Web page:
‘Inside run’: PsiQuantum given a head start on due diligence

Joseph Brookes
Senior Reporter

California-based startup PsiQuantum was given an “inside run” to a controversial $1 billion investment by Australian taxpayers as the only company that government engaged with in a thorough due diligence process.

By the time Industry department officials invited 21 other competing quantum firms to participate in a ‘secretive’ Expression of Interest process last August, a government taskforce and a team of outside advisers was many months into an investigation into a possible investment in PsiQuantum.

At a Senate estimates hearing on Wednesday evening, Industry secretary Meghan Quinn dug in against criticism of the process that led to the Australian and Queensland governments investing a combined $960 million into the US company.

She said a dedicated government taskforce with representatives from PM&C, Treasury, Finance, Industry and Defence had followed a methodical process and had sought expert legal, commercial, technical and probity advice.

Ms Quinn also categorically rejected reports that the Industry department deputy secretary heading the taskforce assessing the PsiQuantum proposal had been removed from the role for raising concerns about the process and defended its “open” approach to quantum technologies.

Industry and Science minister Ed Husic has defended the process that led to the PsiQuantum investment

By the time the EoI market testing began August last year, PsiQuantum had already been engaged in a lengthy due diligence process with the Industry department on a potential investment to have the firm build the world’s first fault-tolerant error-corrected corrected quantum computer in Australia.

The US firm, which was co-founded by two Australians, approached the federal government for investment support as early as 2019 through an unsolicited proposal put to Austrade and was referred to a global talent attraction taskforce in 2021.

In late 2022 PsiQuantum’s engagements with government “stepped up”, Ms Quinn told Senate Estimates on Wednesday.

This was the same time that Industry minister Ed Husic met with the company twice within a month, including a trip to its US headquarters.

A due diligence process began in the first half of 2023 with the support of the Queensland government, as PsiQuantum was registering as an Australian company based in Brisbane.

Another step up saw the state and federal governments in June 2023 establish a dedicated taskforce and procure legal, commercial and probity advice on a potential deal.

All this occurred before other quantum companies had been approached by government, with market testing only beginning in August 2023 through a secretive call for Expressions of Interest, after the process had been crafted by the taskforce.

The EoI phase – also referred to as market testing – ran until September and canvassed 21 hand-picked firms, which were required to sign non-disclosure agreements to participate.

PsiQuantum was not invited to participate in the secretive EoI. It was already well into engagements with the department and its legal advisers at this point.

“The government gave us the instruction to proceed with testing the market and continuing discussions on a non-binding basis with PsiQuantum,” Ms Quinn said. “The expression of interest process was our main focus, and then there was a subsequent decision to proceed [with PsiQuantum] with all the information available for government.”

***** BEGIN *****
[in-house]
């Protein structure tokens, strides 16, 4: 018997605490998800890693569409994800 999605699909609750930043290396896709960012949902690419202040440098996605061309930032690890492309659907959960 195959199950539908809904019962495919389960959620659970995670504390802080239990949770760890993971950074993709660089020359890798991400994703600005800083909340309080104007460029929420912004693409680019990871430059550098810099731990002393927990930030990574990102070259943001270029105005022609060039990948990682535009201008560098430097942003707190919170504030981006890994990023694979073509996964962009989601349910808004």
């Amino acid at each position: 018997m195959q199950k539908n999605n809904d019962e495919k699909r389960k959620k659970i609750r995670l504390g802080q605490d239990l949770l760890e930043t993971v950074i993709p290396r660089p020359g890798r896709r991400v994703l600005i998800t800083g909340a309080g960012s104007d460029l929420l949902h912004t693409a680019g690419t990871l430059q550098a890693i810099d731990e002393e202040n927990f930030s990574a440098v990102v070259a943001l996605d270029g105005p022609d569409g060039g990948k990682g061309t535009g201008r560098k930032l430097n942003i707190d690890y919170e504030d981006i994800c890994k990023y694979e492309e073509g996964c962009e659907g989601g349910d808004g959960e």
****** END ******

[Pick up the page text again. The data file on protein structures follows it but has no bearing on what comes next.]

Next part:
Liberal senator Andrew Bragg questioned what chance other quantum companies would have had to win government backing, given the PsiQuantum had already been engaged with the department’s lawyers on due diligence,  giving it an “inside run”.

After industry criticism that the process had been designed in a way that favoured PsiQuantum’s particular approach to quantum computing, Ms Quinn on Wednesday insisted the market testing was “open from a technology perspective” and not weighing costs.

“We were asking for the capability that they would bring. In terms of the deliverables, we didn’t pre-specify the technology, and similarly we did canvass envelopes of funding,” Ms Quinn said.

“Because we were asking companies what their capabilities are and what they would need.”

Ms Quinn also categorically rejected reports that the sudden departure of former Industry Department deputy secretary of its science and technology group Duncan McIntyre in mid-2023 was related to opposition to the process.

Mr McIntyre had been responsible for the examination of PsiQuantum since late 2022 and was involved in outlining risks as part of the department’s advice.

He went on leave in July 2023 as the government was stepping up market testing of the deal. But his departure had “absolutely no connection” to the process and the department’s stance did not change without him, according to Ms Quinn, who is responsible for staffing decisions.

She said Mr McIntyre, who is now in a first assistant secretary role at the Department of Health and Aged Care, took a combination of long service, personal and “miscellaneous” leave, and departed of his own accord.

A permanent replacement was appointed within a month, while Mr McIntyre was still on long service leave.

“The indication was he was on long service leave and was unlikely to come back,” Ms Quinn said.

The federal government made a final decision on the deal in February this year and in late April announced it would contribute half of the near $1 billion in grants, loans, and equity investments in PsiQuantum.

Do you know more? Contact James Riley via Email.

Leave a Comment

Related stories